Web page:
President Donald Trump holds a 3-point edge in North Carolina over Joe Biden according to a poll conducted by Gravis Marketing for One America News Network. The margin is similar to the 3.7 points Trump carried the state by in 2016 and the 2 points Mitt Romney carried it by in 2012. In the Senate race, incumbent Republican Thom Tillis narrowly leads Cal Cunningham 46%-45% and incumbent Democratic Governor Roy Cooper is tied with Republican Lieutenant Governor Dan Forest at 46%.  The good news for the Democratic ticket may be that the undecideds in these polls are disproportionately moderate and liberal as well as under the age of 50.

The poll largely finds positive approval ratings in North Carolina of elected officials.  The poll finds Trump at 52%-45%, Cooper at 53%-42% and Tillis at 53%-37%.  The only negative approval rating found was of Senior Republican Senator Richard Burr at 37%-44%. Burr has recently faced an investigation over stock sales.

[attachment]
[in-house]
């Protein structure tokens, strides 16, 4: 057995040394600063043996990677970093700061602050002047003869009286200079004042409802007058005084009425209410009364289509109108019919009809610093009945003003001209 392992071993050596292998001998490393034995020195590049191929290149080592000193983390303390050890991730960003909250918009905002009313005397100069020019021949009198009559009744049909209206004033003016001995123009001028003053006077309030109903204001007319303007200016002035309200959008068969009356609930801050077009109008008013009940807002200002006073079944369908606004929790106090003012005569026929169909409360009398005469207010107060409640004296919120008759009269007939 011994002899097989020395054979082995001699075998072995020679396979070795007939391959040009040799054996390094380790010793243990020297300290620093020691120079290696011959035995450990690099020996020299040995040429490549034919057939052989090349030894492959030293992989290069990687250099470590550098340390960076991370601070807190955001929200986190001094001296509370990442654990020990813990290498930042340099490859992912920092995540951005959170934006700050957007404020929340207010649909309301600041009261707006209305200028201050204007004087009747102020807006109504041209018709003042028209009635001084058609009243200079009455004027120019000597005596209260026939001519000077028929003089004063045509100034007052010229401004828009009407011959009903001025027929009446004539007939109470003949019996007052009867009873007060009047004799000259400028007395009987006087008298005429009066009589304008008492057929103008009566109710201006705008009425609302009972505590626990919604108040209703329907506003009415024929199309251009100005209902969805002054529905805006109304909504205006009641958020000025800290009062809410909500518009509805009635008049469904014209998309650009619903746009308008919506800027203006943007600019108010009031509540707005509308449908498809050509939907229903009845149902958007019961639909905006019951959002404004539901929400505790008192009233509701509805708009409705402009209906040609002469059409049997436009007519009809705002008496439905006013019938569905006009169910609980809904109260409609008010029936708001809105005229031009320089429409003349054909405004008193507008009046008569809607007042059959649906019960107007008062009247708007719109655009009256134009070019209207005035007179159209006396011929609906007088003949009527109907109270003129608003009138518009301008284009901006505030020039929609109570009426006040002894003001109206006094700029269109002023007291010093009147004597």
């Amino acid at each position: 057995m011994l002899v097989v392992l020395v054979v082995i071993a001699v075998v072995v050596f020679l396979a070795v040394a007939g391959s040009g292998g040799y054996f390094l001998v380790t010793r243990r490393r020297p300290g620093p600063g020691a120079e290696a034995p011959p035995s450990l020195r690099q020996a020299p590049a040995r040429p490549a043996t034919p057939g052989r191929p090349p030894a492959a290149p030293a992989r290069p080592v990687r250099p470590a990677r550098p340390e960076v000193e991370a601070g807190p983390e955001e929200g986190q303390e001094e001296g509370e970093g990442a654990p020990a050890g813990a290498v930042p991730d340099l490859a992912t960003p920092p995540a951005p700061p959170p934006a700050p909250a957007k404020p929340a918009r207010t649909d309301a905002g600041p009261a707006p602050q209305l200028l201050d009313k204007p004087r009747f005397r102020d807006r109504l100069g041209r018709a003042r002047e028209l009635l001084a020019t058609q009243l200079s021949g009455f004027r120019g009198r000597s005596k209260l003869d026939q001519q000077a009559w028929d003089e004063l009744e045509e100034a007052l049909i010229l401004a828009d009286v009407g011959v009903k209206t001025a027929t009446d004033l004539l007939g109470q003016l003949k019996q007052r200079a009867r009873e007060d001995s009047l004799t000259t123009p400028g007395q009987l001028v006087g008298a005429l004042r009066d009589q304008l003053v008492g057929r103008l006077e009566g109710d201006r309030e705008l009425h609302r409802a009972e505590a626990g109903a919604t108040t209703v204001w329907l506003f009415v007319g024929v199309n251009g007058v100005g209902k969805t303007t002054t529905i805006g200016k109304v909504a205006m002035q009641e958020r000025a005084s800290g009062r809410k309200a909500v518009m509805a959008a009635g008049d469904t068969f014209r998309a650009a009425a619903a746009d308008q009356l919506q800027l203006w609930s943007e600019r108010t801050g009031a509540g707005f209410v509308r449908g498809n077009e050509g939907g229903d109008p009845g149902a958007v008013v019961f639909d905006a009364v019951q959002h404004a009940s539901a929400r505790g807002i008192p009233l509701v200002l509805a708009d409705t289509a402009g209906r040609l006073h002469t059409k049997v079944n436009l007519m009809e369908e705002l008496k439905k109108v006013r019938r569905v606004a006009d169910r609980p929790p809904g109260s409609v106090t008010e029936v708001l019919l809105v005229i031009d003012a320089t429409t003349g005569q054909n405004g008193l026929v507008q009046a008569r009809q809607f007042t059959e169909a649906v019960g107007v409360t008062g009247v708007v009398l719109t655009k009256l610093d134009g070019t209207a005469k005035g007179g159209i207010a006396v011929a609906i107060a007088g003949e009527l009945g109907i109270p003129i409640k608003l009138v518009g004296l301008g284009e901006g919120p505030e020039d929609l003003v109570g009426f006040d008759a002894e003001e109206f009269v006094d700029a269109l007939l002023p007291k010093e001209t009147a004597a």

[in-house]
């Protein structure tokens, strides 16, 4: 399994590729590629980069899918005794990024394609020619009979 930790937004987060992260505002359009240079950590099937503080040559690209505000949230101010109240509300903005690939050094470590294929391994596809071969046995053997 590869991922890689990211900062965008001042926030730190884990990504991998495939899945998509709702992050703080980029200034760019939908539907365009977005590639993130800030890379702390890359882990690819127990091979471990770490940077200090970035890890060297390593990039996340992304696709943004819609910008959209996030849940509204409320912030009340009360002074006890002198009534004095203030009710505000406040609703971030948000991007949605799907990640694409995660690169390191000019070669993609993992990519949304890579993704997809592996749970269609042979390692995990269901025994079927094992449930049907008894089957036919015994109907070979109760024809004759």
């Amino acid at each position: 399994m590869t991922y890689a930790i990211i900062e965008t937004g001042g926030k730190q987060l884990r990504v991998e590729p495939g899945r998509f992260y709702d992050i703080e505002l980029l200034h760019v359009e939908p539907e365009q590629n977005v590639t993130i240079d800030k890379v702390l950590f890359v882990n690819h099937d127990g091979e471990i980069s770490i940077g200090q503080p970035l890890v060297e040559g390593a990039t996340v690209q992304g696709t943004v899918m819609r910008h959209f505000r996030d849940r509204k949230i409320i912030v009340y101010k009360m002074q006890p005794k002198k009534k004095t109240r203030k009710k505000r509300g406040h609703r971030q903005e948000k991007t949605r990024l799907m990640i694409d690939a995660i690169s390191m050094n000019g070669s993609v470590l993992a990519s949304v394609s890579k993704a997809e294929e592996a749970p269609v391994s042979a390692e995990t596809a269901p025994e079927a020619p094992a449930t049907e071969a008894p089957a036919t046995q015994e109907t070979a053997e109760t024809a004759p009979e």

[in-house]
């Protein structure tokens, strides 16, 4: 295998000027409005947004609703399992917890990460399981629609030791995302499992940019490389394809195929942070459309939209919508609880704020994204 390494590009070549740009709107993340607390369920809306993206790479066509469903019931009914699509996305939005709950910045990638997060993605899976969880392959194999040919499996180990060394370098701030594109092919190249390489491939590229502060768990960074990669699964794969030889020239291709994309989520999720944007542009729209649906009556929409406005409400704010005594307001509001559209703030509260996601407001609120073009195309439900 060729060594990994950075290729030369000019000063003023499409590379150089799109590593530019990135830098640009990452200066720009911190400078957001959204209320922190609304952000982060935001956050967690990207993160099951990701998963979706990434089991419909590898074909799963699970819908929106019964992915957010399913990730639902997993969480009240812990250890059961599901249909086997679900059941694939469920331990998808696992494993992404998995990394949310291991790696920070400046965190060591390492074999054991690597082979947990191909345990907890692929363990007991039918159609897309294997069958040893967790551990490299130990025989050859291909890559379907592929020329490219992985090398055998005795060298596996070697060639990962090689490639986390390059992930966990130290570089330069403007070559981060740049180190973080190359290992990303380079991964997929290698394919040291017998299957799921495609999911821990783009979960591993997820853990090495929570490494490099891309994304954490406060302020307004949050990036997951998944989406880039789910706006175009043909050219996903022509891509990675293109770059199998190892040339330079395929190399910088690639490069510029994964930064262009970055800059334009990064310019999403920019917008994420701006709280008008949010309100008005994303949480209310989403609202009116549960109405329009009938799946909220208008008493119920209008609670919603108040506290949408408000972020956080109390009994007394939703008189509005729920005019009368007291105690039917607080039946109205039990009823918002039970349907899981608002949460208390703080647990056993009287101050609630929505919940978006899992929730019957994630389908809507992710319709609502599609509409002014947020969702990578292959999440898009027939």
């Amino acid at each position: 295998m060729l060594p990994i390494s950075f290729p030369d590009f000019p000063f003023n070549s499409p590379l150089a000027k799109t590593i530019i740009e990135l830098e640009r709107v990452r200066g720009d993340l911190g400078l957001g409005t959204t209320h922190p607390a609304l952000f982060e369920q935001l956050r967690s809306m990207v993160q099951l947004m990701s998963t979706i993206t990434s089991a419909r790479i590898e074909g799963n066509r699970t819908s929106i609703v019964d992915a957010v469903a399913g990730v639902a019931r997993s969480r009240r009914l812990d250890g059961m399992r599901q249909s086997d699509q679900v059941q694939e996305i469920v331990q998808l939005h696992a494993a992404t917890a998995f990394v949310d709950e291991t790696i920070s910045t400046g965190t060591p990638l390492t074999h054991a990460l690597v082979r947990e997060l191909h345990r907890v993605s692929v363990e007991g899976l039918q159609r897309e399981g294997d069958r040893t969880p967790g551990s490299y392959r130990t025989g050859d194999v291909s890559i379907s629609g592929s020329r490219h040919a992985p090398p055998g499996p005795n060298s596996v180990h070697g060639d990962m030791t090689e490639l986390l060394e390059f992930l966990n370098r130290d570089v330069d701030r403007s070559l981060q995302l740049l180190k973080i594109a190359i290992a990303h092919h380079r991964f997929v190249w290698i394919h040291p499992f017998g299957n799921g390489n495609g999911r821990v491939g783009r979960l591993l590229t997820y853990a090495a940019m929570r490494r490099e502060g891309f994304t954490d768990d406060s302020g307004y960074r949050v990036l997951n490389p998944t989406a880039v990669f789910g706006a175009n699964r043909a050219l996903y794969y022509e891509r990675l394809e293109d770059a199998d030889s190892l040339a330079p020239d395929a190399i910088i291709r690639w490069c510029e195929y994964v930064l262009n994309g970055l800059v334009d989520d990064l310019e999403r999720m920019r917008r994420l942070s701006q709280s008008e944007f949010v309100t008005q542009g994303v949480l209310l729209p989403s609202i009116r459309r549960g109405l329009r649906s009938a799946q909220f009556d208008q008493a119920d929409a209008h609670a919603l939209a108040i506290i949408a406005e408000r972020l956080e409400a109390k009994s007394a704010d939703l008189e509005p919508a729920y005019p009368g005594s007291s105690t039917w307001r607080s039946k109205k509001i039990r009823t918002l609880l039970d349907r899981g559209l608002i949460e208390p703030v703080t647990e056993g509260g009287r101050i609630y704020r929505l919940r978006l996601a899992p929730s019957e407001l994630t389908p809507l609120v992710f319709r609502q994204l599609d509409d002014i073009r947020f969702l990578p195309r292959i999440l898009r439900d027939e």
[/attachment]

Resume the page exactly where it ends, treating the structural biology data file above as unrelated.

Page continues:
Beyond Trump’s 3-point edge in the state, voters trust him to handle the economy better than Biden by a 49%-43% margin.  Voters are split over preventing further violent riots in American cities.  Voters also have a negative view of recent riots saying that rioting is not an effective way to change policy by a 68%-18% margin. Blame for recent riots is seen as more on the protestors (50%) than police (32%).  There is also strong support for activating the National Guard to prevent further rioting (53%-33%).   The poll also finds broad support for the police (78%-10%) and 75%-11% support for continuing to fund the police.

Registered voters in North Carolina are broadly supportive (79%-12%) of coronavirus related travel restrictions from certain countries. There is also a prevalent belief among voters (by a 67%-20% margin) that had China taken earlier steps to mitigate the coronavirus that the United States would have been affected to a lesser extent.